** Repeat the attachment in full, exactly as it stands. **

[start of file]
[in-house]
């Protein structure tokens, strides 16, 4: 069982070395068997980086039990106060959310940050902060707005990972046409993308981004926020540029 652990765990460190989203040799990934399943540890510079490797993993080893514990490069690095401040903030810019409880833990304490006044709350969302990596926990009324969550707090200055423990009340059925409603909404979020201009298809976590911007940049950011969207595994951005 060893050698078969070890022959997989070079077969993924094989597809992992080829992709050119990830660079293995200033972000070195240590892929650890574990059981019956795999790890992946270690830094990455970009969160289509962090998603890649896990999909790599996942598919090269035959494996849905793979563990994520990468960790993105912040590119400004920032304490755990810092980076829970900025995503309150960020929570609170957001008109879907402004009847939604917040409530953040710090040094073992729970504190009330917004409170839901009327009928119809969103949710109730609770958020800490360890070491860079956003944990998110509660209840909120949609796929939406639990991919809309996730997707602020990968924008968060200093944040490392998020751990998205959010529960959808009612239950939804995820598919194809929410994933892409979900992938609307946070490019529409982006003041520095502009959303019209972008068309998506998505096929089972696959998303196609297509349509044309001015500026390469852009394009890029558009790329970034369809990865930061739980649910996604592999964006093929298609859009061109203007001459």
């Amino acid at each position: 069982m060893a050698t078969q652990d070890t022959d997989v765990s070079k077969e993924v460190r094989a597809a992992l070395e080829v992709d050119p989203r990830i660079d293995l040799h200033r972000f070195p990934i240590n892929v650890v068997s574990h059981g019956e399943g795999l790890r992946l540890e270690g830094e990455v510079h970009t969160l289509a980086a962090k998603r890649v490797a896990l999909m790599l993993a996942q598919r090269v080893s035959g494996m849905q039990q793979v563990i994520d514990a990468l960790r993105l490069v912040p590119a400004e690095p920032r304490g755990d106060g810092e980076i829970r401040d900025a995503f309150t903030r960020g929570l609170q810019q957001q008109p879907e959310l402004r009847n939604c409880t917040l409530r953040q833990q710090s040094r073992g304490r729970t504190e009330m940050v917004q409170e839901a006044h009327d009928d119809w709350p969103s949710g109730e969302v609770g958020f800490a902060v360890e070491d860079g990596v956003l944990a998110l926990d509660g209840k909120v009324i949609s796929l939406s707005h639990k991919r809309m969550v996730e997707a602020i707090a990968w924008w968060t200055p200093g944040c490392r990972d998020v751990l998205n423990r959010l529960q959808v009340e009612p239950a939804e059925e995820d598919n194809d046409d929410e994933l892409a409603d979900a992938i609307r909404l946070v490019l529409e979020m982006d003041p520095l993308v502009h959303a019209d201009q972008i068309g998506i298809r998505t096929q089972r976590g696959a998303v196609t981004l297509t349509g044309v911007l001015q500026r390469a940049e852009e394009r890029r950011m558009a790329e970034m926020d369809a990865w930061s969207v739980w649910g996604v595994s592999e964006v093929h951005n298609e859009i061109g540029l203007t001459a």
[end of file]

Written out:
[in-house]
């Protein structure tokens, strides 16, 4: 069982070395068997980086039990106060959310940050902060707005990972046409993308981004926020540029 652990765990460190989203040799990934399943540890510079490797993993080893514990490069690095401040903030810019409880833990304490006044709350969302990596926990009324969550707090200055423990009340059925409603909404979020201009298809976590911007940049950011969207595994951005 060893050698078969070890022959997989070079077969993924094989597809992992080829992709050119990830660079293995200033972000070195240590892929650890574990059981019956795999790890992946270690830094990455970009969160289509962090998603890649896990999909790599996942598919090269035959494996849905793979563990994520990468960790993105912040590119400004920032304490755990810092980076829970900025995503309150960020929570609170957001008109879907402004009847939604917040409530953040710090040094073992729970504190009330917004409170839901009327009928119809969103949710109730609770958020800490360890070491860079956003944990998110509660209840909120949609796929939406639990991919809309996730997707602020990968924008968060200093944040490392998020751990998205959010529960959808009612239950939804995820598919194809929410994933892409979900992938609307946070490019529409982006003041520095502009959303019209972008068309998506998505096929089972696959998303196609297509349509044309001015500026390469852009394009890029558009790329970034369809990865930061739980649910996604592999964006093929298609859009061109203007001459």
């Amino acid at each position: 069982m060893a050698t078969q652990d070890t022959d997989v765990s070079k077969e993924v460190r094989a597809a992992l070395e080829v992709d050119p989203r990830i660079d293995l040799h200033r972000f070195p990934i240590n892929v650890v068997s574990h059981g019956e399943g795999l790890r992946l540890e270690g830094e990455v510079h970009t969160l289509a980086a962090k998603r890649v490797a896990l999909m790599l993993a996942q598919r090269v080893s035959g494996m849905q039990q793979v563990i994520d514990a990468l960790r993105l490069v912040p590119a400004e690095p920032r304490g755990d106060g810092e980076i829970r401040d900025a995503f309150t903030r960020g929570l609170q810019q957001q008109p879907e959310l402004r009847n939604c409880t917040l409530r953040q833990q710090s040094r073992g304490r729970t504190e009330m940050v917004q409170e839901a006044h009327d009928d119809w709350p969103s949710g109730e969302v609770g958020f800490a902060v360890e070491d860079g990596v956003l944990a998110l926990d509660g209840k909120v009324i949609s796929l939406s707005h639990k991919r809309m969550v996730e997707a602020i707090a990968w924008w968060t200055p200093g944040c490392r990972d998020v751990l998205n423990r959010l529960q959808v009340e009612p239950a939804e059925e995820d598919n194809d046409d929410e994933l892409a409603d979900a992938i609307r909404l946070v490019l529409e979020m982006d003041p520095l993308v502009h959303a019209d201009q972008i068309g998506i298809r998505t096929q089972r976590g696959a998303v196609t981004l297509t349509g044309v911007l001015q500026r390469a940049e852009e394009r890029r950011m558009a790329e970034m926020d369809a990865w930061s969207v739980w649910g996604v595994s592999e964006v093929h951005n298609e859009i061109g540029l203007t001459a």